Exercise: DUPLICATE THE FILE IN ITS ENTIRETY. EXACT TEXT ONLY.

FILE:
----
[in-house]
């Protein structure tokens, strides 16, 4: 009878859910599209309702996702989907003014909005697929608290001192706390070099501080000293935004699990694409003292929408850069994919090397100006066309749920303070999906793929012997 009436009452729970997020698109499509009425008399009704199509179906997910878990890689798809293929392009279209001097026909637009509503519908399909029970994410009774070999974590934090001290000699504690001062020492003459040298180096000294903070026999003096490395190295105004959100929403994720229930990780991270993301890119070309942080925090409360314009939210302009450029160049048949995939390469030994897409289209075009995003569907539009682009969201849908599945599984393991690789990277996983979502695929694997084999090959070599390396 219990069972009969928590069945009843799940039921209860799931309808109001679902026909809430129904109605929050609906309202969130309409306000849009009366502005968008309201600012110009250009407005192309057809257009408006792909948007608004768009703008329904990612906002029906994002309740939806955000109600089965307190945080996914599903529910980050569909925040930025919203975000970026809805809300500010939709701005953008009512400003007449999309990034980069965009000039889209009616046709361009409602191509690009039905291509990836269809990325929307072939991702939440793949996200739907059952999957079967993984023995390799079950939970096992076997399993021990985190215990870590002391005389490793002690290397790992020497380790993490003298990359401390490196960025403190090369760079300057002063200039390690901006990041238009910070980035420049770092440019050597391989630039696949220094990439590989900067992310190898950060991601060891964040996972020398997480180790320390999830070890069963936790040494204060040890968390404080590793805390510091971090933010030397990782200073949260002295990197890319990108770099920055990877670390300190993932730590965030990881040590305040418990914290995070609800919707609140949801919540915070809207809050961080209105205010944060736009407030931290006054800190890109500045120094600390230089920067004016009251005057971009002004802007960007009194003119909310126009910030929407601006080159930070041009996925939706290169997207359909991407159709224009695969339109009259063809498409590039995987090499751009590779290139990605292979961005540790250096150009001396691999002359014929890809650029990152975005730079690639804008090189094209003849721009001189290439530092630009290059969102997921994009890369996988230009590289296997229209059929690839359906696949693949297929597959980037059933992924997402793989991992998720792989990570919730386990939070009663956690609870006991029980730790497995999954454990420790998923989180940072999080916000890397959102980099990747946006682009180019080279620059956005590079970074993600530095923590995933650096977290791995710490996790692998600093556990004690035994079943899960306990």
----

[in-house]
């Protein structure tokens, strides 16, 4: 009878859910599209309702996702989907003014909005697929608290001192706390070099501080000293935004699990694409003292929408850069994919090397100006066309749920303070999906793929012997 009436009452729970997020698109499509009425008399009704199509179906997910878990890689798809293929392009279209001097026909637009509503519908399909029970994410009774070999974590934090001290000699504690001062020492003459040298180096000294903070026999003096490395190295105004959100929403994720229930990780991270993301890119070309942080925090409360314009939210302009450029160049048949995939390469030994897409289209075009995003569907539009682009969201849908599945599984393991690789990277996983979502695929694997084999090959070599390396 219990069972009969928590069945009843799940039921209860799931309808109001679902026909809430129904109605929050609906309202969130309409306000849009009366502005968008309201600012110009250009407005192309057809257009408006792909948007608004768009703008329904990612906002029906994002309740939806955000109600089965307190945080996914599903529910980050569909925040930025919203975000970026809805809300500010939709701005953008009512400003007449999309990034980069965009000039889209009616046709361009409602191509690009039905291509990836269809990325929307072939991702939440793949996200739907059952999957079967993984023995390799079950939970096992076997399993021990985190215990870590002391005389490793002690290397790992020497380790993490003298990359401390490196960025403190090369760079300057002063200039390690901006990041238009910070980035420049770092440019050597391989630039696949220094990439590989900067992310190898950060991601060891964040996972020398997480180790320390999830070890069963936790040494204060040890968390404080590793805390510091971090933010030397990782200073949260002295990197890319990108770099920055990877670390300190993932730590965030990881040590305040418990914290995070609800919707609140949801919540915070809207809050961080209105205010944060736009407030931290006054800190890109500045120094600390230089920067004016009251005057971009002004802007960007009194003119909310126009910030929407601006080159930070041009996925939706290169997207359909991407159709224009695969339109009259063809498409590039995987090499751009590779290139990605292979961005540790250096150009001396691999002359014929890809650029990152975005730079690639804008090189094209003849721009001189290439530092630009290059969102997921994009890369996988230009590289296997229209059929690839359906696949693949297929597959980037059933992924997402793989991992998720792989990570919730386990939070009663956690609870006991029980730790497995999954454990420790998923989180940072999080916000890397959102980099990747946006682009180019080279620059956005590079970074993600530095923590995933650096977290791995710490996790692998600093556990004690035994079943899960306990």